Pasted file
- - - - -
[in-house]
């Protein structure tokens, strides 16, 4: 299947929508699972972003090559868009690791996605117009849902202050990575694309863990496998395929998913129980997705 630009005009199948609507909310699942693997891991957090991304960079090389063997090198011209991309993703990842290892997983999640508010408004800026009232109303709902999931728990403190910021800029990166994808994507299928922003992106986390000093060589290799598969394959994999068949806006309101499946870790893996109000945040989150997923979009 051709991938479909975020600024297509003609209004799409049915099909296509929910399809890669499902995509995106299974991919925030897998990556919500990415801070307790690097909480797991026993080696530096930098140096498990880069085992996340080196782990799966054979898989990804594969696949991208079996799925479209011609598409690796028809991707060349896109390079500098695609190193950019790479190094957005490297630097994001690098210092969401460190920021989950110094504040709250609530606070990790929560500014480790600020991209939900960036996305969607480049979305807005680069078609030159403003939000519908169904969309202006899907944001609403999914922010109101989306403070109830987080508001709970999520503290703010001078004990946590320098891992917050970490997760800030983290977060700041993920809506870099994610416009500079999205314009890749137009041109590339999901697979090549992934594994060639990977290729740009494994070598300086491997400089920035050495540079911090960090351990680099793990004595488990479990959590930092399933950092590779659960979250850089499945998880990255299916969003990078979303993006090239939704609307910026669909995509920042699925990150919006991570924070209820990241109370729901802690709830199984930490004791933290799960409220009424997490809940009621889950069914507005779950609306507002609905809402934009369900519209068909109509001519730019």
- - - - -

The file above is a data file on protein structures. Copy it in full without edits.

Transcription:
[in-house]
């Protein structure tokens, strides 16, 4: 299947929508699972972003090559868009690791996605117009849902202050990575694309863990496998395929998913129980997705 630009005009199948609507909310699942693997891991957090991304960079090389063997090198011209991309993703990842290892997983999640508010408004800026009232109303709902999931728990403190910021800029990166994808994507299928922003992106986390000093060589290799598969394959994999068949806006309101499946870790893996109000945040989150997923979009 051709991938479909975020600024297509003609209004799409049915099909296509929910399809890669499902995509995106299974991919925030897998990556919500990415801070307790690097909480797991026993080696530096930098140096498990880069085992996340080196782990799966054979898989990804594969696949991208079996799925479209011609598409690796028809991707060349896109390079500098695609190193950019790479190094957005490297630097994001690098210092969401460190920021989950110094504040709250609530606070990790929560500014480790600020991209939900960036996305969607480049979305807005680069078609030159403003939000519908169904969309202006899907944001609403999914922010109101989306403070109830987080508001709970999520503290703010001078004990946590320098891992917050970490997760800030983290977060700041993920809506870099994610416009500079999205314009890749137009041109590339999901697979090549992934594994060639990977290729740009494994070598300086491997400089920035050495540079911090960090351990680099793990004595488990479990959590930092399933950092590779659960979250850089499945998880990255299916969003990078979303993006090239939704609307910026669909995509920042699925990150919006991570924070209820990241109370729901802690709830199984930490004791933290799960409220009424997490809940009621889950069914507005779950609306507002609905809402934009369900519209068909109509001519730019």